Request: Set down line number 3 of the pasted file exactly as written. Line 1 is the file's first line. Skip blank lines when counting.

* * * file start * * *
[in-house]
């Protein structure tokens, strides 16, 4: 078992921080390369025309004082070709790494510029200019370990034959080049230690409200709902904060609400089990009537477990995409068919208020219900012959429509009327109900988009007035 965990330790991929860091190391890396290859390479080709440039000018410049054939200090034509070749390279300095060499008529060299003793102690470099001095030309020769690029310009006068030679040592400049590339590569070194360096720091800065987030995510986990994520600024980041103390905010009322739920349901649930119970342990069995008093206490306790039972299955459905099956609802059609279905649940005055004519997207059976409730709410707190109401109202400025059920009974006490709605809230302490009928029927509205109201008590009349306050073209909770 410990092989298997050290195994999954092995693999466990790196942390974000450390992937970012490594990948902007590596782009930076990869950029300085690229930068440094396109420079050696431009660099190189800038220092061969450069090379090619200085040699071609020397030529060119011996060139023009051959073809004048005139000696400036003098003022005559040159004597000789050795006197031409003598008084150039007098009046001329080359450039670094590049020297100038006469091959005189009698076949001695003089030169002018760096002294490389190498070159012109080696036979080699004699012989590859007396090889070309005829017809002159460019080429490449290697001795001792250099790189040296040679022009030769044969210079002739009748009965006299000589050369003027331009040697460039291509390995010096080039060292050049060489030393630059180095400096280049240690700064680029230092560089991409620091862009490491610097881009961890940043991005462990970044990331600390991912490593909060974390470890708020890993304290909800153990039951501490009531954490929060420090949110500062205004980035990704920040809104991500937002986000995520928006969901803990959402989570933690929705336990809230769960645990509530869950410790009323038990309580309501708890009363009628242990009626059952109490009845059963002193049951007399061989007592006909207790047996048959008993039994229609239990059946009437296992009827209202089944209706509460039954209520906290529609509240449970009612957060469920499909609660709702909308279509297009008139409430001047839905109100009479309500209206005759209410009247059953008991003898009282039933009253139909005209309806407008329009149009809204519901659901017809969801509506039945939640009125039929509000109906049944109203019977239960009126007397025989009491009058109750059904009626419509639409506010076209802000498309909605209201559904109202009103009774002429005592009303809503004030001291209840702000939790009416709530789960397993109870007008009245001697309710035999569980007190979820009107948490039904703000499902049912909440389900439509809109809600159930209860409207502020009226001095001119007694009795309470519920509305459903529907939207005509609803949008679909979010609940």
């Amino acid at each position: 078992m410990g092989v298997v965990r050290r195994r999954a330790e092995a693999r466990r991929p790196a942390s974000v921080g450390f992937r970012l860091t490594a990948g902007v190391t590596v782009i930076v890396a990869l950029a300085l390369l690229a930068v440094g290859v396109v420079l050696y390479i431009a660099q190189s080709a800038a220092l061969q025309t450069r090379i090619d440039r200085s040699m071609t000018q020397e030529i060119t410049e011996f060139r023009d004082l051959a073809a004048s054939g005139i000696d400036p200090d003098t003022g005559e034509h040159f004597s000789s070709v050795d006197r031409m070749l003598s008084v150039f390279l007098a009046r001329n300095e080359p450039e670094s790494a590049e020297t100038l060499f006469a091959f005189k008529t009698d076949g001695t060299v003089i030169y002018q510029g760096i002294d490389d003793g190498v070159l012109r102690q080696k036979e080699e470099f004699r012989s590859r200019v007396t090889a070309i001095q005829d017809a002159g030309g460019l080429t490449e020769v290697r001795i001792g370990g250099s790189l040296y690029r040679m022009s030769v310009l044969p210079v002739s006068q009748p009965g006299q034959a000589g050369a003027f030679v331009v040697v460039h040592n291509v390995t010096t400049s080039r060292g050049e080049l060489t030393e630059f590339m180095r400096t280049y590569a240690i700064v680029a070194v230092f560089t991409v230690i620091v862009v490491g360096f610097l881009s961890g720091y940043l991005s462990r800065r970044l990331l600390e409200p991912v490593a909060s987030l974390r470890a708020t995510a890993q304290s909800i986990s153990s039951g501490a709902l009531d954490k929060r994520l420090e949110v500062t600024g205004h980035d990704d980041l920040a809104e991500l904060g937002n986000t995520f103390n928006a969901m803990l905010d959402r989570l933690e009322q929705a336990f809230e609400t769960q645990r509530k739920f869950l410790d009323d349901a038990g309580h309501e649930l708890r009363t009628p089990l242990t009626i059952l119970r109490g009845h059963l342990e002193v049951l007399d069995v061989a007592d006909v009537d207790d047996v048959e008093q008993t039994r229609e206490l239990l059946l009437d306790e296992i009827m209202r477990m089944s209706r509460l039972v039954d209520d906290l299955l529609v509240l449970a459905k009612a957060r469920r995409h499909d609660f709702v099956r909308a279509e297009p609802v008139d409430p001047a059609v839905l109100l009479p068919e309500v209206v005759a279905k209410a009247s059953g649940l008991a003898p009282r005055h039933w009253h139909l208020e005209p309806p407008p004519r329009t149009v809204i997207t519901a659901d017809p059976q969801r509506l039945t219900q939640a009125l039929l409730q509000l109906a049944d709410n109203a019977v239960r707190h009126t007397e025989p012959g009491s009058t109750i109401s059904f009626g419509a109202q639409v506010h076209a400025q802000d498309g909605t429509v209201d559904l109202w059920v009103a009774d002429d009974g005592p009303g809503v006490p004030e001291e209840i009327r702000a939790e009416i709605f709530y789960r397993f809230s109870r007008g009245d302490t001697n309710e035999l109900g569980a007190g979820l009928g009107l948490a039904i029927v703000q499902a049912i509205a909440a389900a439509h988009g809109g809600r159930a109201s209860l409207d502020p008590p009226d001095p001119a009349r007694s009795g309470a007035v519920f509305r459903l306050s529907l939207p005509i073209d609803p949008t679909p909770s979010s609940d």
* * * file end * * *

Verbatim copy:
């Amino acid at each position: 078992m410990g092989v298997v965990r050290r195994r999954a330790e092995a693999r466990r991929p790196a942390s974000v921080g450390f992937r970012l860091t490594a990948g902007v190391t590596v782009i930076v890396a990869l950029a300085l390369l690229a930068v440094g290859v396109v420079l050696y390479i431009a660099q190189s080709a800038a220092l061969q025309t450069r090379i090619d440039r200085s040699m071609t000018q020397e030529i060119t410049e011996f060139r023009d004082l051959a073809a004048s054939g005139i000696d400036p200090d003098t003022g005559e034509h040159f004597s000789s070709v050795d006197r031409m070749l003598s008084v150039f390279l007098a009046r001329n300095e080359p450039e670094s790494a590049e020297t100038l060499f006469a091959f005189k008529t009698d076949g001695t060299v003089i030169y002018q510029g760096i002294d490389d003793g190498v070159l012109r102690q080696k036979e080699e470099f004699r012989s590859r200019v007396t090889a070309i001095q005829d017809a002159g030309g460019l080429t490449e020769v290697r001795i001792g370990g250099s790189l040296y690029r040679m022009s030769v310009l044969p210079v002739s006068q009748p009965g006299q034959a000589g050369a003027f030679v331009v040697v460039h040592n291509v390995t010096t400049s080039r060292g050049e080049l060489t030393e630059f590339m180095r400096t280049y590569a240690i700064v680029a070194v230092f560089t991409v230690i620091v862009v490491g360096f610097l881009s961890g720091y940043l991005s462990r800065r970044l990331l600390e409200p991912v490593a909060s987030l974390r470890a708020t995510a890993q304290s909800i986990s153990s039951g501490a709902l009531d954490k929060r994520l420090e949110v500062t600024g205004h980035d990704d980041l920040a809104e991500l904060g937002n986000t995520f103390n928006a969901m803990l905010d959402r989570l933690e009322q929705a336990f809230e609400t769960q645990r509530k739920f869950l410790d009323d349901a038990g309580h309501e649930l708890r009363t009628p089990l242990t009626i059952l119970r109490g009845h059963l342990e002193v049951l007399d069995v061989a007592d006909v009537d207790d047996v048959e008093q008993t039994r229609e206490l239990l059946l009437d306790e296992i009827m209202r477990m089944s209706r509460l039972v039954d209520d906290l299955l529609v509240l449970a459905k009612a957060r469920r995409h499909d609660f709702v099956r909308a279509e297009p609802v008139d409430p001047a059609v839905l109100l009479p068919e309500v209206v005759a279905k209410a009247s059953g649940l008991a003898p009282r005055h039933w009253h139909l208020e005209p309806p407008p004519r329009t149009v809204i997207t519901a659901d017809p059976q969801r509506l039945t219900q939640a009125l039929l409730q509000l109906a049944d709410n109203a019977v239960r707190h009126t007397e025989p012959g009491s009058t109750i109401s059904f009626g419509a109202q639409v506010h076209a400025q802000d498309g909605t429509v209201d559904l109202w059920v009103a009774d002429d009974g005592p009303g809503v006490p004030e001291e209840i009327r702000a939790e009416i709605f709530y789960r397993f809230s109870r007008g009245d302490t001697n309710e035999l109900g569980a007190g979820l009928g009107l948490a039904i029927v703000q499902a049912i509205a909440a389900a439509h988009g809109g809600r159930a109201s209860l409207d502020p008590p009226d001095p001119a009349r007694s009795g309470a007035v519920f509305r459903l306050s529907l939207p005509i073209d609803p949008t679909p909770s979010s609940d």